Source: Flickr user Projecto Sticker Map
After years of fits and starts — and few more fits than starts — barcode scanning is finally catching on, as evidenced by new data from the holiday shopping season. Dallas-based developer Big in Japan last week reported 2.15 million downloads of its popular ShopSavvy app in November, marking the the product’s most activity since its 2009 launch. And Scanbuy, a longtime player in a space that is just beginning to get legs, recently said use of its technology is up seven-fold in 2010 so far this year.
Interestingly, when it comes to scanning barcodes with their phones, consumers are as interested in engaging with brands as they are in comparison shopping. The checkered blocks known as 2D (or QR) codes accounted for as many scans as UPC codes, according to Scanbuy’s data, and 85 percent of 2D code scans were used to direct a consumer to a company’s mobile web site.
The codes essentially serve as a conduit between mobile users and businesses, giving the two sides a chance to interact with each other with just a few clicks (as opposed to entering a lengthy URL on a handset or sending an SMS). Codes can power a wide variety of marketing and promotional initiatives, from distributing images and video from Sports Illustrated swimsuit models to providing tasting notes for bottles of wine on store shelves. Retailers can use the codes to provide in-depth product information and to grow customer-loyalty programs. Film studios can distribute movie trailers through 2D campaigns, and performing artists can distribute music clips to promote an upcoming tour.
All too often though, that opportunity is lost due to campaigns that go unnoticed, are difficult to use or simply don’t work. So as the space begins to heat up — finally — I offer some tips to a wide variety of businesses looking to harness the power of 2D barcodes:
- Educate the consumer. While the recent uptake of 2D codes is impressive, the vast majority of mobile users still have no idea what they’re supposed to do with the little Rorschach-looking cubes. Tell them very clearly which platforms and apps support your campaign, and give them step-by-step instructions on how to use the barcode. And if you need an education, too, check this helpful white paper from NeoMedia Technologies.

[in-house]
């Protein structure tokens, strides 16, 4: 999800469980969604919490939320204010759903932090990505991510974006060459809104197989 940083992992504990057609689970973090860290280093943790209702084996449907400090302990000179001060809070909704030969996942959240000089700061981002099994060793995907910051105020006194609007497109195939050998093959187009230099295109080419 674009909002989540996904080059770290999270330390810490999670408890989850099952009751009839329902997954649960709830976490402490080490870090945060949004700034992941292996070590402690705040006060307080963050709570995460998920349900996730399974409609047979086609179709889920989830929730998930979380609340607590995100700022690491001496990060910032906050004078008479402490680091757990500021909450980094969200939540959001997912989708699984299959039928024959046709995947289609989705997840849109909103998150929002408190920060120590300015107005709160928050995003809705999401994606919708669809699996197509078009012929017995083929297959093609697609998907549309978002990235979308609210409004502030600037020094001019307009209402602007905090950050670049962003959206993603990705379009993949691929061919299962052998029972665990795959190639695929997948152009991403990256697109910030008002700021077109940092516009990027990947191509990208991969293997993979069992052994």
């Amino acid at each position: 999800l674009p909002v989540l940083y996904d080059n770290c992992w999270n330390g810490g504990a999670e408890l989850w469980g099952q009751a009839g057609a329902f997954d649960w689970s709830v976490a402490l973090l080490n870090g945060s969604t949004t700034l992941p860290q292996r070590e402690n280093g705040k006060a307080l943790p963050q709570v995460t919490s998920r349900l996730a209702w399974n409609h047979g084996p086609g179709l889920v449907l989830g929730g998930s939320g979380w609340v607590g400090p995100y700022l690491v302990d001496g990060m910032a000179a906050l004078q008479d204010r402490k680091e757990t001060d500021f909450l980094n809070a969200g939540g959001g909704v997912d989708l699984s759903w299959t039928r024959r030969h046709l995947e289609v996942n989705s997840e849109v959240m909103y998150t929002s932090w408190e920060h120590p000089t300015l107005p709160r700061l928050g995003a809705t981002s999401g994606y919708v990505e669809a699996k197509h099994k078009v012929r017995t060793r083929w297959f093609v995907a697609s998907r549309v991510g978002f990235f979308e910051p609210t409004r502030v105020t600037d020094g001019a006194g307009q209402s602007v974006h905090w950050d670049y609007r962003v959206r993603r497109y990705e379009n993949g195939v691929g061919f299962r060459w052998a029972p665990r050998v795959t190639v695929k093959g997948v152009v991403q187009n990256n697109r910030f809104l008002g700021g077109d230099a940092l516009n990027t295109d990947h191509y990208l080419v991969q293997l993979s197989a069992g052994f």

- Make it obvious – and easy. Make sure customers see your barcode, and make sure they can be easily and accurately scanned (especially important in brick-and-mortar deployments like Google’s Favorite Places). Keep them at a size that can easily be captured with a phone’s camera, and make sure they’re surrounded with plenty of white space. Finally, test them regularly to make sure they work on all supporting handsets.
- Given consumers a reason. The novelty factor will surely entice some first-timers to scan a barcode with their phones, but for maximum traction tell users why they should make the effort. Given them something of value, whether it’s a discount offer, important product information or content like a song or video clip. Simply directing users to your mobile site isn’t enough. And don’t direct them to your latest TV commercial or to a shrunken version of your Internet site.
- Integrate your campaigns. Make your barcodes visible everywhere it makes sense. Present them in your print ads, online and in e-mails to customers. Brick-and-mortar retailers should consider sticking them on the front door and at the sales counter; restaurants could put them on menus and give users a way to access the menu and even place orders on the go.
- Create a dialogue. Once a consumer has engaged with you via a 2D code, given them reasons to stay engaged. After delivering something of value, encourage them to opt in to loyalty programs or newsletters. Don’t smother users with come-ons, but give them reasons to continue the conversation and keep them informed about new products and services and upcoming promotional campaigns that might interest them. And make it easy for them to respond on their phones — and to opt out at any time.